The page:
When a woman is pregnant and seeking prenatal care (and beyond), she has two choices for her type of care provider: A doctor or a midwife. 

So what's the difference?

Obstetrician Gynecologists (OB-GYNs) are medical doctors or doctors of osteopathy. They've gone through four years of medical school, plus more as well as years in residency before certification from the American Board of Obstetricians and Gynecologists. Some work in private practice, others work in hospitals or clinics. In addition to assisting women throughout pregnancy and birth, they can typically also be your general healthcare provider. Many OB-GYNs are deep into the more medical side of how to do things and rely on lots of monitoring, testing, and at times, interventions and medications to insure that their patient and her baby get the best level of care. 

Midwives do things a little differently in most cases. They're trained to focus on wellness, rather than sickness or conditions (Some people really do think of pregnancy as a "condition". Isn't that absurd?!) Typically, they're big supporters of unmedicated birth with as few interventions as possible and they seek to provide care that empowers mamas to make the best decisions for what works for them and their babies. 

Did you know there's three main types of midwives to choose from?

  • Certified Nurse-Midwife (CNM)

CNMs are trained in both nursing and midwifery. They are licensed registered nurses (RNs) who have gone on to a graduate-level nurse-midwifery program and they've received certification from the American College of Midwifery Certification Board. CNMs are licensed to practice in all fifty states and may work in private practice,  a freestanding birth center or hospital-affiliated birth center or in a hospital or clinic with nurses and physicians. (Some CNMs will assist in home births.) Like OB-GYNs, CNMs might serve as primary care providers for women and they can  prescribe some medications (specifics vary state to state).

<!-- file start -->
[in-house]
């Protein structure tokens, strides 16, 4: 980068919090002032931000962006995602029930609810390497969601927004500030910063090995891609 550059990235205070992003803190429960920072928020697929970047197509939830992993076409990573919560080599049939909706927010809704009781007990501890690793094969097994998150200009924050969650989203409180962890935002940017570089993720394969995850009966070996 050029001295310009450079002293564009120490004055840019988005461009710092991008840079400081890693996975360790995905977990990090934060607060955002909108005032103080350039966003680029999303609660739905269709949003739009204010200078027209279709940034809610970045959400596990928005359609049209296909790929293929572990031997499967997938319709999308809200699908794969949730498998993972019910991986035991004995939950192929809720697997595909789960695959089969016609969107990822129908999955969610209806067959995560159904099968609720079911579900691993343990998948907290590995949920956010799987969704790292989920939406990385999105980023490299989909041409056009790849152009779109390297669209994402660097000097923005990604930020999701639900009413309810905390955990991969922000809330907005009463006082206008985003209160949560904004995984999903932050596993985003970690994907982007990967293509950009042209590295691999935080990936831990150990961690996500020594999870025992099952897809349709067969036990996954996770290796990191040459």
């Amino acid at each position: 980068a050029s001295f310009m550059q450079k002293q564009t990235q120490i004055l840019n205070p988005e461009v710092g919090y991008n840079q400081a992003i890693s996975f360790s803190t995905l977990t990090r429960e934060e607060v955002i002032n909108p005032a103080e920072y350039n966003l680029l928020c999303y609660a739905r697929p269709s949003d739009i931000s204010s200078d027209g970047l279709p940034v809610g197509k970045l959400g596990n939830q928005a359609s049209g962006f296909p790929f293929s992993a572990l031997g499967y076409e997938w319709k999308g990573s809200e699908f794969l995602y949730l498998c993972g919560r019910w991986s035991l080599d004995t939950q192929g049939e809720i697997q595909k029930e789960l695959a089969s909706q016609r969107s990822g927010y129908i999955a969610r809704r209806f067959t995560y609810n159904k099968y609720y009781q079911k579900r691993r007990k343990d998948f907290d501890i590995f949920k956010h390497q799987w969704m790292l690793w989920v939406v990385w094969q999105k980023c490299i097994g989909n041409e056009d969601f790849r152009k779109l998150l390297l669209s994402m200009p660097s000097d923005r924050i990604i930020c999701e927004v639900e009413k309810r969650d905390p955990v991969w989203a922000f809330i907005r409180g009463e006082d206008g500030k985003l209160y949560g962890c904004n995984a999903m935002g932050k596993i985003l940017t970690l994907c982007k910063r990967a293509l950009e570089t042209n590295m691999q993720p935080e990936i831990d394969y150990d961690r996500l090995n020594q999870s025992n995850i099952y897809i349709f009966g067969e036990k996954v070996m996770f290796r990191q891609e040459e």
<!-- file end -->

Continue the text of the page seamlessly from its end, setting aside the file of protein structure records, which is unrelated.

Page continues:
• Certified Midwife (CM)

Certified midwives don't have nursing degrees, but they attend the same graduate-level nurse-midwifery programs and take the same certifying exam as CNMs. They're legally permitted to practice in five states (New York, New Jersey, Rhode Island, Delaware and Missouri. It is only in New York that they may write prescriptions.

  • Certified Professional Midwife (CPM)

CPMs are certified through the North American Registry of Midwives (NARM). It is not necessary for them to have graduated high school or college degrees and their training varies. Mostly, CPMs graduate from accredited midwifery programs or complete apprenticeship programs. All CPMs must pass written exams as well as skills tests. CPMs are the only midwives whose training requires them to have knowledge of and experience with home births and other births outside of a hospital setting.

As with anything concerning your body, you have choices. You don't have to go to an OB-GYN because that's the kind of provider everyone in your life has gone to. You don't have to go to a midwife because that's the norm you grew up with. Your body, your pregnancy, your baby, YOUR CHOICE!

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